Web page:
Common Misconceptions About Being A Business Owner: Popular television shows, books, movies and the media in general often paint an idyllic picture of entrepreneurship, but it’s not until you’re actually in the thick of business that you fully understand what it means to be a business owner.

While it’s perfectly okay to view entrepreneurship as a positive goal to aspire to, it’s important to be aware of the reality behind working for yourself and running a business to ensure you start your entrepreneurial journey with the right expectations. To offer their insights, nine members of Young Entrepreneur Council share some of the most common misconceptions about being a business owner and why they’re not always true.

1. You Need To Perfectly Balance Your Personal Life And Business

I think there is a difference between being a visionary entrepreneur and a regular business owner. I believe visionary entrepreneurs have already decided to sacrifice many things to achieve their business goals and future plans. Business owners are more able to have that balance in their life; however, both groups are involved in creating something new and managing and growing a company, which makes it impossible to have an absolute balance with your personal life. I’m working during all my weekends too because I found it way more efficient to do so since there are no meetings, employees or department calls, and I can fully focus on planning, checking processes and making improvements. This has actually helped me a lot in accelerating growth. – Ali Payani, LookinLA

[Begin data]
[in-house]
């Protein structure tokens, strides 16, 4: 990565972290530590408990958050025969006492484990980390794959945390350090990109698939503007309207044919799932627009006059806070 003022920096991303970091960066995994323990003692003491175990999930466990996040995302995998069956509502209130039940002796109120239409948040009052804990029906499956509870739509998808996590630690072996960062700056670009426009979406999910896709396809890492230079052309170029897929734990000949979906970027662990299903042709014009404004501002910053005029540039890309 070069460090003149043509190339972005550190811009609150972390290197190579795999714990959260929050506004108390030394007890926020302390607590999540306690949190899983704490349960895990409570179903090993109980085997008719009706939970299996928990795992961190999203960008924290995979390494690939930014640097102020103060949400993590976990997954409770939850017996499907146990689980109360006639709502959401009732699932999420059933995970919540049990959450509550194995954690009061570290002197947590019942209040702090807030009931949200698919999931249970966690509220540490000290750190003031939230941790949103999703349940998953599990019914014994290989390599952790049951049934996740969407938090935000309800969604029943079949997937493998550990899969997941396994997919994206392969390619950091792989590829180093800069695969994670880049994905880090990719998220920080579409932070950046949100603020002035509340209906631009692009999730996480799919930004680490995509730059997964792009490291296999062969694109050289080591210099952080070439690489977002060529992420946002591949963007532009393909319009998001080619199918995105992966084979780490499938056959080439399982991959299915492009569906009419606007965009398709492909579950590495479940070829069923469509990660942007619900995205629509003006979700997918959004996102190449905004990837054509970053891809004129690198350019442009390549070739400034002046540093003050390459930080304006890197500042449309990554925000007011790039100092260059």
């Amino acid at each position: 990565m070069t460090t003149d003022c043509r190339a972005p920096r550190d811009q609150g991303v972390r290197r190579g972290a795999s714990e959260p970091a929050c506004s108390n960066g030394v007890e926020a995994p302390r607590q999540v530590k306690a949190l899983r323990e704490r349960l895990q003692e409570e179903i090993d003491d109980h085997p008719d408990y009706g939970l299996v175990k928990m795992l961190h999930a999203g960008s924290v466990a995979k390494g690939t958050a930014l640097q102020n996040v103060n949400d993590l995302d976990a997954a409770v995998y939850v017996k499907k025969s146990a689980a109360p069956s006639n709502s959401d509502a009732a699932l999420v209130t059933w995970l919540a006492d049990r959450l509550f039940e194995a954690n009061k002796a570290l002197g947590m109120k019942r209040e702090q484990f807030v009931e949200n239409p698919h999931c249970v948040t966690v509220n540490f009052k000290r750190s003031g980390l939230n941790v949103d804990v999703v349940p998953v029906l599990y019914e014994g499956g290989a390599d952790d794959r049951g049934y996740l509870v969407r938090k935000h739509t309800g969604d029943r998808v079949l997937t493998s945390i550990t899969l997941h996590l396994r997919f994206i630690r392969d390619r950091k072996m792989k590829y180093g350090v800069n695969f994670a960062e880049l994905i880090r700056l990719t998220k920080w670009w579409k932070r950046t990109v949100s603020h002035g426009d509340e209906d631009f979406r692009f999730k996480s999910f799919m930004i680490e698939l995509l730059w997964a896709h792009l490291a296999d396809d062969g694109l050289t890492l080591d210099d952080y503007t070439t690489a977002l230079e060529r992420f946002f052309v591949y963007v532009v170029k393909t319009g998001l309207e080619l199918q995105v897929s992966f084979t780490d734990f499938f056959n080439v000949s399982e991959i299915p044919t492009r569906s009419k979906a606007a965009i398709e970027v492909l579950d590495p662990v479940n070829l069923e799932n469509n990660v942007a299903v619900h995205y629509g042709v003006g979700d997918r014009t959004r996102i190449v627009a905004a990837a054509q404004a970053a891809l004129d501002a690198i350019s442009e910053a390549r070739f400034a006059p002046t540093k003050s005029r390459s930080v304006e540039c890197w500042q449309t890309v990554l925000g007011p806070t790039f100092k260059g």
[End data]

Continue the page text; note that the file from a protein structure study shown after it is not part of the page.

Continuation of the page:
2. You’re Your Own Boss

Sure, you may be at the top of the hierarchy, but it’s the people working for you who make it so the show goes on. As an entrepreneur and a leader, you have to answer to the people whose livelihoods depend on the success of your company. I know that some of the greatest ideas to improve my company have not come from me—they’ve come from my team. When you empower your team to have a voice and fully understand the importance of their roles, you’ll be in a much better position than the person who thinks being at the top means you don’t have to answer to anyone. – Shay Berman, Digital Resource

3. Success Starts With Creating Something Completely New